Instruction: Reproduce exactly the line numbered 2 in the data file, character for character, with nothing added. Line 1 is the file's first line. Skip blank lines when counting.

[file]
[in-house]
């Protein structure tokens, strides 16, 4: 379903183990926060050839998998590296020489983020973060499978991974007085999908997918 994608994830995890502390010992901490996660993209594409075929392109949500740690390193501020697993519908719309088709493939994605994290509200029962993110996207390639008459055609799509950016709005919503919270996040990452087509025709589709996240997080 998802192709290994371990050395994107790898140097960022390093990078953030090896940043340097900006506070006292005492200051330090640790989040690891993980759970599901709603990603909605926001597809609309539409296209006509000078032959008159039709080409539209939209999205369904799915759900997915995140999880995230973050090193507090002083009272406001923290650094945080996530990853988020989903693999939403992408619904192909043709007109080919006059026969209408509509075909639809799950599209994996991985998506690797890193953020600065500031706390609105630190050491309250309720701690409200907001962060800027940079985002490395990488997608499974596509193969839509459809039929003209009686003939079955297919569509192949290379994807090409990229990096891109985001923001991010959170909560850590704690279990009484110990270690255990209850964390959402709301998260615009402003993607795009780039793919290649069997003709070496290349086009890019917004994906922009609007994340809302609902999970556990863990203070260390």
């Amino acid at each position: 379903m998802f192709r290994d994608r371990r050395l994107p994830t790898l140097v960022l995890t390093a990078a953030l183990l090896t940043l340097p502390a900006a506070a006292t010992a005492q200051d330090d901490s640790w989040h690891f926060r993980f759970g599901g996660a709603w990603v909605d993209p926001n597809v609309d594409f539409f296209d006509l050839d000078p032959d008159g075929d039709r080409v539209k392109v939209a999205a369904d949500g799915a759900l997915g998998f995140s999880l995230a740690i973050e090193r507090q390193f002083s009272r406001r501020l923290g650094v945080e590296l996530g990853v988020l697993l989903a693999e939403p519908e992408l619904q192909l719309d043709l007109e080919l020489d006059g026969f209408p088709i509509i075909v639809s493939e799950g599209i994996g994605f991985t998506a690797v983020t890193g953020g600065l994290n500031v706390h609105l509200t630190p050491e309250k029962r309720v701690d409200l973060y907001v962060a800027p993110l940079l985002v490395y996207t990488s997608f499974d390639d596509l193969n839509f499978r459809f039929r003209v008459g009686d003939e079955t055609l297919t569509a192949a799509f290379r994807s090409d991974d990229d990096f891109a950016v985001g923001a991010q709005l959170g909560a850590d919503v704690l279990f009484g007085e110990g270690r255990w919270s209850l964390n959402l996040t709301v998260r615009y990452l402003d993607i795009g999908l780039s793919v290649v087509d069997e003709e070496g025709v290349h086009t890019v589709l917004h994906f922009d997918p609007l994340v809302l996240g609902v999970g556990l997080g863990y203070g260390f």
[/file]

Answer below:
């Protein structure tokens, strides 16, 4: 379903183990926060050839998998590296020489983020973060499978991974007085999908997918 994608994830995890502390010992901490996660993209594409075929392109949500740690390193501020697993519908719309088709493939994605994290509200029962993110996207390639008459055609799509950016709005919503919270996040990452087509025709589709996240997080 998802192709290994371990050395994107790898140097960022390093990078953030090896940043340097900006506070006292005492200051330090640790989040690891993980759970599901709603990603909605926001597809609309539409296209006509000078032959008159039709080409539209939209999205369904799915759900997915995140999880995230973050090193507090002083009272406001923290650094945080996530990853988020989903693999939403992408619904192909043709007109080919006059026969209408509509075909639809799950599209994996991985998506690797890193953020600065500031706390609105630190050491309250309720701690409200907001962060800027940079985002490395990488997608499974596509193969839509459809039929003209009686003939079955297919569509192949290379994807090409990229990096891109985001923001991010959170909560850590704690279990009484110990270690255990209850964390959402709301998260615009402003993607795009780039793919290649069997003709070496290349086009890019917004994906922009609007994340809302609902999970556990863990203070260390």